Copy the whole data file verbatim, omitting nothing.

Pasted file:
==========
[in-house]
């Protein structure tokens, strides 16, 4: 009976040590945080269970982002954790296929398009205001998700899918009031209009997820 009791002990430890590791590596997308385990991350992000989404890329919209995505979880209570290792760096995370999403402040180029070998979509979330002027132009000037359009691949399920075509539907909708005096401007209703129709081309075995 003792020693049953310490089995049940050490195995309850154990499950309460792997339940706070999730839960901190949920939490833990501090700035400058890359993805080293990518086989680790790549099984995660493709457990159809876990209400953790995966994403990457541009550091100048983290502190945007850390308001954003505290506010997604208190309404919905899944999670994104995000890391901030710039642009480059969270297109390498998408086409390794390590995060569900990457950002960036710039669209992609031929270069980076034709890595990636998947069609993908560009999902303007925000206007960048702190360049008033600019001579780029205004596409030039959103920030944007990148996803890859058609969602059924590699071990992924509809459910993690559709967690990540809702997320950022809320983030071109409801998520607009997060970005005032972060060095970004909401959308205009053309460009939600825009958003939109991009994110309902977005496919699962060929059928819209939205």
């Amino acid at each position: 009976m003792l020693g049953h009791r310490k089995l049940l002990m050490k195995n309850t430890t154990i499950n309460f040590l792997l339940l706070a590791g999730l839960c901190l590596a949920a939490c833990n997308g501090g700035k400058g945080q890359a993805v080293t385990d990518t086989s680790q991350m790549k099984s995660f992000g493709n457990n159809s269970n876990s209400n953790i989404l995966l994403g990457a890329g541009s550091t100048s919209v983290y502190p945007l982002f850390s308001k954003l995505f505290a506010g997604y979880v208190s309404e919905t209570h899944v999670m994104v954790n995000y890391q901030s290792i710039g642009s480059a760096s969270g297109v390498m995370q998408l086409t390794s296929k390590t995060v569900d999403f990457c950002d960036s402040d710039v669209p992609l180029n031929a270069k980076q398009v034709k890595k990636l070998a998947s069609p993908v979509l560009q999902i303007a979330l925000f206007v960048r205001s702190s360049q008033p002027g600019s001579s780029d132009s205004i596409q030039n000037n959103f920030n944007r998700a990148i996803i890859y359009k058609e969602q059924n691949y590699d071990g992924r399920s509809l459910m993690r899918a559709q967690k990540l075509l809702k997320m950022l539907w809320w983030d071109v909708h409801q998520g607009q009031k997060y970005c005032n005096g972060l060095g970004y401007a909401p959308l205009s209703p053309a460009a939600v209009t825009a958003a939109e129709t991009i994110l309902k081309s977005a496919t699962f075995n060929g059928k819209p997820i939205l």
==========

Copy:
[in-house]
């Protein structure tokens, strides 16, 4: 009976040590945080269970982002954790296929398009205001998700899918009031209009997820 009791002990430890590791590596997308385990991350992000989404890329919209995505979880209570290792760096995370999403402040180029070998979509979330002027132009000037359009691949399920075509539907909708005096401007209703129709081309075995 003792020693049953310490089995049940050490195995309850154990499950309460792997339940706070999730839960901190949920939490833990501090700035400058890359993805080293990518086989680790790549099984995660493709457990159809876990209400953790995966994403990457541009550091100048983290502190945007850390308001954003505290506010997604208190309404919905899944999670994104995000890391901030710039642009480059969270297109390498998408086409390794390590995060569900990457950002960036710039669209992609031929270069980076034709890595990636998947069609993908560009999902303007925000206007960048702190360049008033600019001579780029205004596409030039959103920030944007990148996803890859058609969602059924590699071990992924509809459910993690559709967690990540809702997320950022809320983030071109409801998520607009997060970005005032972060060095970004909401959308205009053309460009939600825009958003939109991009994110309902977005496919699962060929059928819209939205």
């Amino acid at each position: 009976m003792l020693g049953h009791r310490k089995l049940l002990m050490k195995n309850t430890t154990i499950n309460f040590l792997l339940l706070a590791g999730l839960c901190l590596a949920a939490c833990n997308g501090g700035k400058g945080q890359a993805v080293t385990d990518t086989s680790q991350m790549k099984s995660f992000g493709n457990n159809s269970n876990s209400n953790i989404l995966l994403g990457a890329g541009s550091t100048s919209v983290y502190p945007l982002f850390s308001k954003l995505f505290a506010g997604y979880v208190s309404e919905t209570h899944v999670m994104v954790n995000y890391q901030s290792i710039g642009s480059a760096s969270g297109v390498m995370q998408l086409t390794s296929k390590t995060v569900d999403f990457c950002d960036s402040d710039v669209p992609l180029n031929a270069k980076q398009v034709k890595k990636l070998a998947s069609p993908v979509l560009q999902i303007a979330l925000f206007v960048r205001s702190s360049q008033p002027g600019s001579s780029d132009s205004i596409q030039n000037n959103f920030n944007r998700a990148i996803i890859y359009k058609e969602q059924n691949y590699d071990g992924r399920s509809l459910m993690r899918a559709q967690k990540l075509l809702k997320m950022l539907w809320w983030d071109v909708h409801q998520g607009q009031k997060y970005c005032n005096g972060l060095g970004y401007a909401p959308l205009s209703p053309a460009a939600v209009t825009a958003a939109e129709t991009i994110l309902k081309s977005a496919t699962f075995n060929g059928k819209p997820i939205l």